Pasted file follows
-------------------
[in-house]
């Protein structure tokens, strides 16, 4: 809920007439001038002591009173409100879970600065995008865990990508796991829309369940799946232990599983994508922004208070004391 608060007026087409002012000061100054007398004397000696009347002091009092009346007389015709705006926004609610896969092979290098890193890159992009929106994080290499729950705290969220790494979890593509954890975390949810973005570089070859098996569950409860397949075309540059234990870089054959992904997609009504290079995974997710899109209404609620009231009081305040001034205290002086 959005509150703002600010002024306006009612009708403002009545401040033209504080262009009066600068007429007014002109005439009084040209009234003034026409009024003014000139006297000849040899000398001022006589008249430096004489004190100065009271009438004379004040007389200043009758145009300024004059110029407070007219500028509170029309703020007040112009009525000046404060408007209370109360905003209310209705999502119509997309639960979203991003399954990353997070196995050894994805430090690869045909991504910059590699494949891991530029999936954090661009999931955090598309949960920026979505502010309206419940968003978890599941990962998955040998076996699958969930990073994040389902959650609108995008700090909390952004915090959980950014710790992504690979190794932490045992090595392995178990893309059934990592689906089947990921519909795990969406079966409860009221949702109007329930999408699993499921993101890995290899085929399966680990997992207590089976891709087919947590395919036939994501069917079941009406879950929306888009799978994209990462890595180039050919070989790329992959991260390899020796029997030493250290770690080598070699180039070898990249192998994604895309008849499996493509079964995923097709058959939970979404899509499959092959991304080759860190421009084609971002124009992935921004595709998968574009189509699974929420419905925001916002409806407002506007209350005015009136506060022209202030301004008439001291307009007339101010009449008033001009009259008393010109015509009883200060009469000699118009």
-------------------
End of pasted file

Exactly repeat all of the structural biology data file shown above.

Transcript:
[in-house]
């Protein structure tokens, strides 16, 4: 809920007439001038002591009173409100879970600065995008865990990508796991829309369940799946232990599983994508922004208070004391 608060007026087409002012000061100054007398004397000696009347002091009092009346007389015709705006926004609610896969092979290098890193890159992009929106994080290499729950705290969220790494979890593509954890975390949810973005570089070859098996569950409860397949075309540059234990870089054959992904997609009504290079995974997710899109209404609620009231009081305040001034205290002086 959005509150703002600010002024306006009612009708403002009545401040033209504080262009009066600068007429007014002109005439009084040209009234003034026409009024003014000139006297000849040899000398001022006589008249430096004489004190100065009271009438004379004040007389200043009758145009300024004059110029407070007219500028509170029309703020007040112009009525000046404060408007209370109360905003209310209705999502119509997309639960979203991003399954990353997070196995050894994805430090690869045909991504910059590699494949891991530029999936954090661009999931955090598309949960920026979505502010309206419940968003978890599941990962998955040998076996699958969930990073994040389902959650609108995008700090909390952004915090959980950014710790992504690979190794932490045992090595392995178990893309059934990592689906089947990921519909795990969406079966409860009221949702109007329930999408699993499921993101890995290899085929399966680990997992207590089976891709087919947590395919036939994501069917079941009406879950929306888009799978994209990462890595180039050919070989790329992959991260390899020796029997030493250290770690080598070699180039070898990249192998994604895309008849499996493509079964995923097709058959939970979404899509499959092959991304080759860190421009084609971002124009992935921004595709998968574009189509699974929420419905925001916002409806407002506007209350005015009136506060022209202030301004008439001291307009007339101010009449008033001009009259008393010109015509009883200060009469000699118009």